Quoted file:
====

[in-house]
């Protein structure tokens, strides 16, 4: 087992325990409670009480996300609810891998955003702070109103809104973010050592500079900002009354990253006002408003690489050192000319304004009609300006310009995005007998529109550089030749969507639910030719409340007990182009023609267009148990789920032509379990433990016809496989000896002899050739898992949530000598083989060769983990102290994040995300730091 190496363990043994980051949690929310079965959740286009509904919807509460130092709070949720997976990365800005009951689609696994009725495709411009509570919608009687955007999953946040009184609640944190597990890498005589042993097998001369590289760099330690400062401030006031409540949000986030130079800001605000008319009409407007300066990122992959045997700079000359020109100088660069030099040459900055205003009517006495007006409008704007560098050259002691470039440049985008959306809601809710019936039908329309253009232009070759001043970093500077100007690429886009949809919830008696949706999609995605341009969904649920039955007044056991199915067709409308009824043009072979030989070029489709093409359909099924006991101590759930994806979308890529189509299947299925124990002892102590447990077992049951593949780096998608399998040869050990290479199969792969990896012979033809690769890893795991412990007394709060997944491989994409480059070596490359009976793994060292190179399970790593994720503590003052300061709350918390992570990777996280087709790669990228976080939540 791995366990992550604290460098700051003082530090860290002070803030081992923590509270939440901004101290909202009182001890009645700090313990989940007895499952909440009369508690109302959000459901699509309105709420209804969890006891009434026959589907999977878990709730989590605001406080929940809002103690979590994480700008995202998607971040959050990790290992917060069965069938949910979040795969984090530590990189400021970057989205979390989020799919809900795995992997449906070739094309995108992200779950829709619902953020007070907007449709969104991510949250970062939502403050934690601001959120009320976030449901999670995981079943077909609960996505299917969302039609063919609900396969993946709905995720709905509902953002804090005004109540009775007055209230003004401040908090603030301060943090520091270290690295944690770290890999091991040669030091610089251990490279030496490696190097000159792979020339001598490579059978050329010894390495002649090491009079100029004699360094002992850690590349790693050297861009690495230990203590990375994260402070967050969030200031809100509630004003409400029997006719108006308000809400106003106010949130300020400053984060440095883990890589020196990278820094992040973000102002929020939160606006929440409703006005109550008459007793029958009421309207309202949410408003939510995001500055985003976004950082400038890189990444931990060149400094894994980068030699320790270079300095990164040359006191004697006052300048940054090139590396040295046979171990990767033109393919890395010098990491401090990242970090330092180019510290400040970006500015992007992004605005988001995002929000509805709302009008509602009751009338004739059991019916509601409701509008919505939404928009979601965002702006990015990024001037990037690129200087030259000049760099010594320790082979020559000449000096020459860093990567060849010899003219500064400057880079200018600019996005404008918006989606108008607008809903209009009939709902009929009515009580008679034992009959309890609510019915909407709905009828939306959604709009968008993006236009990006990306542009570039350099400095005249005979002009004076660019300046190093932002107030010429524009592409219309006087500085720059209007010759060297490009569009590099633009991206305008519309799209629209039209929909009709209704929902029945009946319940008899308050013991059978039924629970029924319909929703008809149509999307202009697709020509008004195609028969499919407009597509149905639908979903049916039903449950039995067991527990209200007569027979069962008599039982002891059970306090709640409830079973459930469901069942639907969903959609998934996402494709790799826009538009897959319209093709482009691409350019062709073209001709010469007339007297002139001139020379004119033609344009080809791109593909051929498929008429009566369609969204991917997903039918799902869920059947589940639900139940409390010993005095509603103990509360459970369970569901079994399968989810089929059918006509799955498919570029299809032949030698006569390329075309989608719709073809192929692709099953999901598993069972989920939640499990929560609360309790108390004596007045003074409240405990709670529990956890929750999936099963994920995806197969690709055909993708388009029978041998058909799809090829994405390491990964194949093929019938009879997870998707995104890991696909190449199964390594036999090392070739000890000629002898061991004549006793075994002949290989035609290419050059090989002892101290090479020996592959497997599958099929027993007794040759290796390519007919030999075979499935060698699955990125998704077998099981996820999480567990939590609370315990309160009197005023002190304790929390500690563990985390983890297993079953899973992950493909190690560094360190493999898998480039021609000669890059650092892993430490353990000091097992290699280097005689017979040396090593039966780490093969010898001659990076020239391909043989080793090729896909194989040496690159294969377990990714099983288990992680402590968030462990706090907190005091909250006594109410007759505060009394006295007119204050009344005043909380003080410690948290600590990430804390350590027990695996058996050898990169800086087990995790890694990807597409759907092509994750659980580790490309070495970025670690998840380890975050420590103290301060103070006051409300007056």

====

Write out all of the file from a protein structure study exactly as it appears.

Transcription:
[in-house]
């Protein structure tokens, strides 16, 4: 087992325990409670009480996300609810891998955003702070109103809104973010050592500079900002009354990253006002408003690489050192000319304004009609300006310009995005007998529109550089030749969507639910030719409340007990182009023609267009148990789920032509379990433990016809496989000896002899050739898992949530000598083989060769983990102290994040995300730091 190496363990043994980051949690929310079965959740286009509904919807509460130092709070949720997976990365800005009951689609696994009725495709411009509570919608009687955007999953946040009184609640944190597990890498005589042993097998001369590289760099330690400062401030006031409540949000986030130079800001605000008319009409407007300066990122992959045997700079000359020109100088660069030099040459900055205003009517006495007006409008704007560098050259002691470039440049985008959306809601809710019936039908329309253009232009070759001043970093500077100007690429886009949809919830008696949706999609995605341009969904649920039955007044056991199915067709409308009824043009072979030989070029489709093409359909099924006991101590759930994806979308890529189509299947299925124990002892102590447990077992049951593949780096998608399998040869050990290479199969792969990896012979033809690769890893795991412990007394709060997944491989994409480059070596490359009976793994060292190179399970790593994720503590003052300061709350918390992570990777996280087709790669990228976080939540 791995366990992550604290460098700051003082530090860290002070803030081992923590509270939440901004101290909202009182001890009645700090313990989940007895499952909440009369508690109302959000459901699509309105709420209804969890006891009434026959589907999977878990709730989590605001406080929940809002103690979590994480700008995202998607971040959050990790290992917060069965069938949910979040795969984090530590990189400021970057989205979390989020799919809900795995992997449906070739094309995108992200779950829709619902953020007070907007449709969104991510949250970062939502403050934690601001959120009320976030449901999670995981079943077909609960996505299917969302039609063919609900396969993946709905995720709905509902953002804090005004109540009775007055209230003004401040908090603030301060943090520091270290690295944690770290890999091991040669030091610089251990490279030496490696190097000159792979020339001598490579059978050329010894390495002649090491009079100029004699360094002992850690590349790693050297861009690495230990203590990375994260402070967050969030200031809100509630004003409400029997006719108006308000809400106003106010949130300020400053984060440095883990890589020196990278820094992040973000102002929020939160606006929440409703006005109550008459007793029958009421309207309202949410408003939510995001500055985003976004950082400038890189990444931990060149400094894994980068030699320790270079300095990164040359006191004697006052300048940054090139590396040295046979171990990767033109393919890395010098990491401090990242970090330092180019510290400040970006500015992007992004605005988001995002929000509805709302009008509602009751009338004739059991019916509601409701509008919505939404928009979601965002702006990015990024001037990037690129200087030259000049760099010594320790082979020559000449000096020459860093990567060849010899003219500064400057880079200018600019996005404008918006989606108008607008809903209009009939709902009929009515009580008679034992009959309890609510019915909407709905009828939306959604709009968008993006236009990006990306542009570039350099400095005249005979002009004076660019300046190093932002107030010429524009592409219309006087500085720059209007010759060297490009569009590099633009991206305008519309799209629209039209929909009709209704929902029945009946319940008899308050013991059978039924629970029924319909929703008809149509999307202009697709020509008004195609028969499919407009597509149905639908979903049916039903449950039995067991527990209200007569027979069962008599039982002891059970306090709640409830079973459930469901069942639907969903959609998934996402494709790799826009538009897959319209093709482009691409350019062709073209001709010469007339007297002139001139020379004119033609344009080809791109593909051929498929008429009566369609969204991917997903039918799902869920059947589940639900139940409390010993005095509603103990509360459970369970569901079994399968989810089929059918006509799955498919570029299809032949030698006569390329075309989608719709073809192929692709099953999901598993069972989920939640499990929560609360309790108390004596007045003074409240405990709670529990956890929750999936099963994920995806197969690709055909993708388009029978041998058909799809090829994405390491990964194949093929019938009879997870998707995104890991696909190449199964390594036999090392070739000890000629002898061991004549006793075994002949290989035609290419050059090989002892101290090479020996592959497997599958099929027993007794040759290796390519007919030999075979499935060698699955990125998704077998099981996820999480567990939590609370315990309160009197005023002190304790929390500690563990985390983890297993079953899973992950493909190690560094360190493999898998480039021609000669890059650092892993430490353990000091097992290699280097005689017979040396090593039966780490093969010898001659990076020239391909043989080793090729896909194989040496690159294969377990990714099983288990992680402590968030462990706090907190005091909250006594109410007759505060009394006295007119204050009344005043909380003080410690948290600590990430804390350590027990695996058996050898990169800086087990995790890694990807597409759907092509994750659980580790490309070495970025670690998840380890975050420590103290301060103070006051409300007056």